After some thought we decided to take a drive up to Phoenix to play in the lower Salt River, where during the hot summer high-flow months bored teenagers and sun-baked alcoholics alike pay a small fee to float the few mile stretch on old inner tubes and try not to pass out and sunburn their nipples.
(This bridge is about 1/3 the way down - you wouldn't notice your nipples roasting till later)
I can't say for sure what the flow was, but I would guess it was somewhere in the 300 range as Aaron and I arrived on the sunny Monday afternoon. After yanking on a pair of waders and a quick head scratching session over the contents of my fly box, I picked the 2 least abused-looking things I saw and jumped in feet first. Aaron quickly hooked a small rainbow on a copper john, and I decided to take a little stroll across the river where upon arrival at the far bank realized that that funny feeling in my boot was water pouring into my sock. Lovely.
A few hours and as many hook-ups later we decided the action was about over for the afternoon and so Aaron, I, and my soggy toes decided to head to the hotel. A hour later with a stomach bursting with Golden Corral and a bottle of 92 proof rum we retired to rest up for the next day. And by rest up, I mean get stupid. (See video in previous post)
The next morning after sleeping through the incessant beeping of my phone telling me that it was time to fish, we checked out of the hotel with minutes to spare and headed back to the river, this time to a place stop named Water Users, where a few months from now buss loads of relatively sober half naked thrill seekers with "Show Yer Boobs" sloppily written on old beer boxes would begin their slow trek downriver.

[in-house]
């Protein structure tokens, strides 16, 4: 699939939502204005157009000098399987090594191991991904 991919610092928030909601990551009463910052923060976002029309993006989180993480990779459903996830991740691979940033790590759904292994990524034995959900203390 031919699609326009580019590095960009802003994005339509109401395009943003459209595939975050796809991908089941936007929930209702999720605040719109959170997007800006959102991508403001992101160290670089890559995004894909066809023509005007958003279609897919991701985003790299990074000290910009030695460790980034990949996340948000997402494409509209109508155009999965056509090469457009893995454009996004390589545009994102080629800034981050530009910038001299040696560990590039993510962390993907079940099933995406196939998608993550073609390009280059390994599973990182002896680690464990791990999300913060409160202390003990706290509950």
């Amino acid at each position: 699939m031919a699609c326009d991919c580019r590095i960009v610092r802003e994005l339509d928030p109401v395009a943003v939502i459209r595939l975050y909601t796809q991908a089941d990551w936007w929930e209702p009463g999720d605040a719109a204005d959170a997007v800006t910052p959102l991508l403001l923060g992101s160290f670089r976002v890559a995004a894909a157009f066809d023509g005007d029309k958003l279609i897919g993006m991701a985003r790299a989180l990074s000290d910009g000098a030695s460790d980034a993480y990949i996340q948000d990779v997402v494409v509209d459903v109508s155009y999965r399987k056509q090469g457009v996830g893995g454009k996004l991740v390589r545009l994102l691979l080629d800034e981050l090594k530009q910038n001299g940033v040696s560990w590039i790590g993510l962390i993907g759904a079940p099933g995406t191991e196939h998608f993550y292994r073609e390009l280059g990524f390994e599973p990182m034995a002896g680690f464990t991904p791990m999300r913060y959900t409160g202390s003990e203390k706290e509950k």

I have only been to this spot in the summertime, and it is a completely different beast during the winter months; the colors are somehow both calm and vibrant, the situation as a whole seemed muted but full of potential.
The afternoon fly fishermen stacked in the quick shallows, eavesdropping on one another, being privy to a apparent midge hatch, drifting zebras and what-have-yous under caddis flies and other floaties, doing just alright.
I decided to stick to my nymphing... and struck out. Some days this would ave bothered me, because I, like other fishermen will occasionally admit in a drunken state, think going fishing and not catching fish is basically a failure. But when the beauty of the location outweighs the lack of success, one must just be happy to be there, and I was.
As the evening pushed the afternoon under the horizon, it was just about time to head home and we packed the rods and wet gear into the truck bed. It was a pleasure to meet Dan and Ron (I apologize if I messed up on the names), I am sorry we didn't get to meet up with Greg from AZ Fly and Tie, and I missed the guys from Goodyear, but we will be back soon. You can bet on that, and hopefully before the first wave of drunken reprebates of the new year contaminate the shrinking shores with old socks and empty beer cans.